Most homebuyers choose to pay every month because it makes it easier to waive the policy should their home fall below the 80% LTV threshold.

Does it ever make sense to pay PMI?

If you set the lender requirements aside, let’s assume for a moment that you have the option to insure a PMI policy or not. When will it make sense for you to do so?

There are two good reasons why you might want to accept the extra costs associated with PMI.

1. To save your cash

In a robust real estate market where prices are trending higher, the need for PMI may be temporary.

In such cases, you may want to consider saving your cash assets by going with a lower down payment to buy a home.

Saving your cash could potentially open up the possibility of other investments or uses of the extra money.

Here is a practical example.

Let’s say you want to buy a home with an estimated value of $ 200,000 with a 30-year mortgage.

To avoid PMI, you will have to put down at least $ 40,000.

Instead, you decide that you will accept the PMI requirement and go with a $ 20,000 (10%) down payment for a conventional mortgage loan because you have other uses for the remaining $ 20,000.

Since PMI is about 1% of the loan value per year at the high end, your PMI exposure for the first few years per year will be around $ 1,800 with a 10% down payment. This will add about $ 150 to your monthly payments.

If your home’s valuation value rises by 15% in a strong market over those two years, the PMI requirement could be dropped.

You will be out of your pocket for $ 3,600 in PMI payments, but you kept $ 20,000 in your pocket for other investments or uses. Investing at a meager 3%, you would actually realize a profit in net worth.

2. To increase the chances of qualifying for a home purchase and loan

Whichever way you try, it may be impossible for you to save enough money for a 20% down payment on a reasonably priced home. And when the average mortgage rate rises, it becomes even more challenging.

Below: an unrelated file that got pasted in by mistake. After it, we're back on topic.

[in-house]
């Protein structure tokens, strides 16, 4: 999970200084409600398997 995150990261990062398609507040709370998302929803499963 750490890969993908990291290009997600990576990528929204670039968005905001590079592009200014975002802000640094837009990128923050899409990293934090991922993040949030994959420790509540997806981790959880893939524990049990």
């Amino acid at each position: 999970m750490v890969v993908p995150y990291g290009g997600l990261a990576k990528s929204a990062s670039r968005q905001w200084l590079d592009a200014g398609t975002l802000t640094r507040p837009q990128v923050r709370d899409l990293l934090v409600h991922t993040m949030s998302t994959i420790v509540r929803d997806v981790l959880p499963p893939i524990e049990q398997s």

It can be very frustrating when you know you can handle mortgage payments, but the lack of an adequate down payment keeps you out of the home buying market.

Good news! If you can cover mortgage payments (according to the borrower and your budget) and are willing to pay the PMI, it can open the door for you to move forward and buy a home in accordance with the amount of installment you pay at a competitive mortgage rate.

The lender feels protected, and you get the chance to move into the ranks of a homeowner.

Read: Single Family Home Vs. apartment or townhouse as your primary residence (what is best for you?)

Is there a way to avoid PMI with a down payment of less than 20%?

The answer is yes, it is possible. Known as “piggybacking”, the process will require you to use two lenders to finance one home.

The first lender will lend you 80% or less of the home’s value. This keeps their exposure below the 80% LTV threshold.

A second lender will come in to borrow the remaining portion minus any down payment you wish to make. Theoretically, the proceeds for the second loan would pay the deposit requirement on the first loan.

The downside of piggyback loans is that the second borrower is likely to charge a high interest rate for their risk.

This could mean paying out hundreds of dollars more in the long run. You will need to calculate the different loan options to determine if you will pay more interest or PMI.

Final Thoughts

PMI comes at a price, but it can also give you the ability to become a homeowner sooner rather than later.

Do the math, then weigh the pros and cons of paying PMI so you can make an informed decision about whether it’s right for you.

Next: How To Buy A Home: From Views To Closing

Vicki Cook and Amy Blacklock

Amy and Vicki are the co-authors of Estate Planning 101, of Adams Media, from avoiding experimentation and assessing assets to drafting prescriptions and understanding taxation, your essential basis for estate planning.